the bracing on the front, figure
out how the necks were attached
. . . that sort of thing.
What is your attachment to
Rickenbackers? Why them
as opposed to Fenders or
I don’t know. It’s a real funny
thing. When I was playing gui-
tar in high school and college,
my dream guitar was a Fender
Jaguar [laughs]. I just loved
the look of them. I have also
loved Rickenbackers since I first
played a friend’s McGuinn-style
360/12 in 1965. I was blown
away by how easily it played
compared to the Fenders and
Gibsons I had been playing.
The action on it was unbeliev-
it was a 12-string! To me, a
12-guitar had always meant lots
of string tension that hurt your
fingers. It seemed to me to be
the ultimate 12-string guitar,
so it was still in the back of my
mind when 2004 rolled around
and I got back into guitars.
When I finally got one, I was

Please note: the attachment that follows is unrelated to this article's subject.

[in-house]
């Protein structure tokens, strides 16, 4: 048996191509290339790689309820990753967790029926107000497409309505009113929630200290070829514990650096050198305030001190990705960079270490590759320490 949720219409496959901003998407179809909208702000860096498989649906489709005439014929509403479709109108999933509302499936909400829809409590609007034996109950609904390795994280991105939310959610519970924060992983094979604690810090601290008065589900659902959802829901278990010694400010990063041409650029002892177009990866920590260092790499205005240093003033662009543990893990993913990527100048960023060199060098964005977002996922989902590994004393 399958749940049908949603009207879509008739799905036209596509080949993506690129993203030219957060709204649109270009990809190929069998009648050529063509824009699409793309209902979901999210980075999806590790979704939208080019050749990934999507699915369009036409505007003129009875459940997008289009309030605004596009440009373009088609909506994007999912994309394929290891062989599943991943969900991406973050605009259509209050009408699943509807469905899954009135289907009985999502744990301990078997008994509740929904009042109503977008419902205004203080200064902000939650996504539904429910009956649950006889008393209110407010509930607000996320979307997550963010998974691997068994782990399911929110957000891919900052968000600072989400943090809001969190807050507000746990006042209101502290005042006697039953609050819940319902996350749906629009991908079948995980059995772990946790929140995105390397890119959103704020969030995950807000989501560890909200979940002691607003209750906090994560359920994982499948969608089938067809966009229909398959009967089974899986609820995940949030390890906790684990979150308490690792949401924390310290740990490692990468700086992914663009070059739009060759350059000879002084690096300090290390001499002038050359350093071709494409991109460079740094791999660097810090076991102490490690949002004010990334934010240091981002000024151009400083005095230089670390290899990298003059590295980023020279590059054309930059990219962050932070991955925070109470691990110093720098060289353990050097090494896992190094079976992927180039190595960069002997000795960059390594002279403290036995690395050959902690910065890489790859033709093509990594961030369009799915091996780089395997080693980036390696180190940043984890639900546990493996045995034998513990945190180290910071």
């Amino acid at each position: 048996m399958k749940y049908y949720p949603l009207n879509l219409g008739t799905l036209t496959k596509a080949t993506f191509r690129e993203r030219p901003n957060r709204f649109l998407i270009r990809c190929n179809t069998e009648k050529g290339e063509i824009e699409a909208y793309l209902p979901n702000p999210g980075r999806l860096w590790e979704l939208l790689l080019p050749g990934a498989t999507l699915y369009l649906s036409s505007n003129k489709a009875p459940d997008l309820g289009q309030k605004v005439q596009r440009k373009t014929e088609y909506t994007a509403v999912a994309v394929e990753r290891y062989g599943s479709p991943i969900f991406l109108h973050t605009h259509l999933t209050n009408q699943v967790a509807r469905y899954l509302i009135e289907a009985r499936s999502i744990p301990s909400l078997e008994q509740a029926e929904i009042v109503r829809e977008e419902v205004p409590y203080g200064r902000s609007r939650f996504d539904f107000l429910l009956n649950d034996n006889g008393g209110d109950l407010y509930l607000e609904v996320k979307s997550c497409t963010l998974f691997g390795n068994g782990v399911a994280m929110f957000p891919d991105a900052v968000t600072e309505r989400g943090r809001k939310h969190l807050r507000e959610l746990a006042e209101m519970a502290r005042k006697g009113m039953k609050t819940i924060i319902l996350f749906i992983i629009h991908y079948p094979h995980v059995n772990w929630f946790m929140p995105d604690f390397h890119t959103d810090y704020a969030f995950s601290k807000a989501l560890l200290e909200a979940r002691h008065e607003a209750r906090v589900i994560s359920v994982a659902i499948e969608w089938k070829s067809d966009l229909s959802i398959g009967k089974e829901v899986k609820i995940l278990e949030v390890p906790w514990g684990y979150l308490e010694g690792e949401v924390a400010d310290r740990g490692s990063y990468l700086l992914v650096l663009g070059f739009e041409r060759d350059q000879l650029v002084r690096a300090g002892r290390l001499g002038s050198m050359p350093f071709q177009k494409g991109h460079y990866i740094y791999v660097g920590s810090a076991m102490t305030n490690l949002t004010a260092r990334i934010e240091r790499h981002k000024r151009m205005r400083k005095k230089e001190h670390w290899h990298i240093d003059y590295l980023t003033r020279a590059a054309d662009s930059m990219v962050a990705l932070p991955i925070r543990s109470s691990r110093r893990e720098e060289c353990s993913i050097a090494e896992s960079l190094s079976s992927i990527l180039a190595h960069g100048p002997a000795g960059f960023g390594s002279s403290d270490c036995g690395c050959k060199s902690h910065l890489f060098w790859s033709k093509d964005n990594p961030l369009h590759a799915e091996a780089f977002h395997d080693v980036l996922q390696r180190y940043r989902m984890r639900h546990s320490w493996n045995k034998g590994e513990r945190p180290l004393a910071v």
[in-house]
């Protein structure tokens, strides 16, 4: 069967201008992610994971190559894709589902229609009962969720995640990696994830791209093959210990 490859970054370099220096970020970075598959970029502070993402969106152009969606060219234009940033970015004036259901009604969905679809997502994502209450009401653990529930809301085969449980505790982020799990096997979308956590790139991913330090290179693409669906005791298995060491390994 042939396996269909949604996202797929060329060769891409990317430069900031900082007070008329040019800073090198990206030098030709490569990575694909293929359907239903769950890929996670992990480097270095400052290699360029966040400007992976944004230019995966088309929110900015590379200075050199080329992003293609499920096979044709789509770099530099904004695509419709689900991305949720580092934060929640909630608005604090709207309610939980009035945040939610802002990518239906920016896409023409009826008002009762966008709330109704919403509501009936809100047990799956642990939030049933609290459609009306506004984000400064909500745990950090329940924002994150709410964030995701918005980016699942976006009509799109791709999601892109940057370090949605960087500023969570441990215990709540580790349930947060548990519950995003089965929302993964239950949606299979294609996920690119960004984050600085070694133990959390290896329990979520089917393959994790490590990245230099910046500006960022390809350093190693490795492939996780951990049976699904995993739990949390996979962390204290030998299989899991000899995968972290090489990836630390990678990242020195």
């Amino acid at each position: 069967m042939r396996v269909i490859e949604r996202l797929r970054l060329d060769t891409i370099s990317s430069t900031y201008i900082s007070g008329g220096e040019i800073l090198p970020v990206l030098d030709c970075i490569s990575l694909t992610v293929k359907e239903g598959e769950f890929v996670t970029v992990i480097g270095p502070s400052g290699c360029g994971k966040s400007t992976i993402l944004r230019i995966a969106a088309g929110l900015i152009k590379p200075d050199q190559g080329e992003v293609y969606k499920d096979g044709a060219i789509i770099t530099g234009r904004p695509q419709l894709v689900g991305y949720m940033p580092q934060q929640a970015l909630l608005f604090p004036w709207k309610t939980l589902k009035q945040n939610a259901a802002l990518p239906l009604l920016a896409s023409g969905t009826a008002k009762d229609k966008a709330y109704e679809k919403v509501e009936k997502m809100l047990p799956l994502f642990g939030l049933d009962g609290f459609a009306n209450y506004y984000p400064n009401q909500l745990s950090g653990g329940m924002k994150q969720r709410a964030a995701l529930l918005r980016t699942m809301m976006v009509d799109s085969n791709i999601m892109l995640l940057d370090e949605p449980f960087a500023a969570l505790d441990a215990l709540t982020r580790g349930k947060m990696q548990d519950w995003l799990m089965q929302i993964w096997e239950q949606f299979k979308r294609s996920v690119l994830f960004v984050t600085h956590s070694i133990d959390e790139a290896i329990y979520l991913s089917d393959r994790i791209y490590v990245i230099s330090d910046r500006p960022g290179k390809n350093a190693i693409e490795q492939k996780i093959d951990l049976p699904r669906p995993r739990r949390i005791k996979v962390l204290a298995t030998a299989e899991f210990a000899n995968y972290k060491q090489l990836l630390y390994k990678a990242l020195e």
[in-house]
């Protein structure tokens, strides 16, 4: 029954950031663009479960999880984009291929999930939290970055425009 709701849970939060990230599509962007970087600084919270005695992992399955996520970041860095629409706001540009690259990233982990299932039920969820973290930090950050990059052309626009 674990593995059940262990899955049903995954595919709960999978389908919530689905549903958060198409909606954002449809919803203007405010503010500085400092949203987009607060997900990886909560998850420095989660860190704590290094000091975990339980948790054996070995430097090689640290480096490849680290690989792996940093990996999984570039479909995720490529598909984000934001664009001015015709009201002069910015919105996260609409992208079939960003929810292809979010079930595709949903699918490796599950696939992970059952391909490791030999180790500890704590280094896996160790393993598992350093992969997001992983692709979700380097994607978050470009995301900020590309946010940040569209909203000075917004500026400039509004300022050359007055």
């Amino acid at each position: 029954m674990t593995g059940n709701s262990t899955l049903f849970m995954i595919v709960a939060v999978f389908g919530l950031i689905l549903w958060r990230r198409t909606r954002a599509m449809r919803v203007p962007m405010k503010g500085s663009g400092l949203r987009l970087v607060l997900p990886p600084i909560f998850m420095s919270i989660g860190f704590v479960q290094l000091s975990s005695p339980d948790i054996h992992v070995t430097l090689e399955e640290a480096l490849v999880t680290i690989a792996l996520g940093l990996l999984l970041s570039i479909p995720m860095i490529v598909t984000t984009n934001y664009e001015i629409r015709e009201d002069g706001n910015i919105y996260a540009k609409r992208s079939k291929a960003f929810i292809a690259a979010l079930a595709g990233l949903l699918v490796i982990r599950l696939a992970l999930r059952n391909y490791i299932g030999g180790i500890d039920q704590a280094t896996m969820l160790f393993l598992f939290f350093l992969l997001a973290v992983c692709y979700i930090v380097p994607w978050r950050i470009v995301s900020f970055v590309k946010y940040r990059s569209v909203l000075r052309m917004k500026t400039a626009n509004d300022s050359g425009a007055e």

impressed by the mystique it
had about it and how it felt old
and new at the same time. It has
a feel that no other guitar has.
Since then, I have owned lots
of Fenders, lots of Gretsches,
and a few Gibsons, and noth-
ing has quite the spirit of a
Rickenbacker guitar. It has that
historical connection for me.
A Honeyglo Rickenbacker 350C63 restored by Wilczynski.
Note the added F-hole.
Do you build Rickenbacker
Nope. I do not have a license to
build them, but I do quite a bit
of rebuilding and restoration of
Rickenbacker electrics. The oldest
one I worked on was from 1956. I
restore all the models, right up to
refinishing new ones in colors that
are not available from the factory.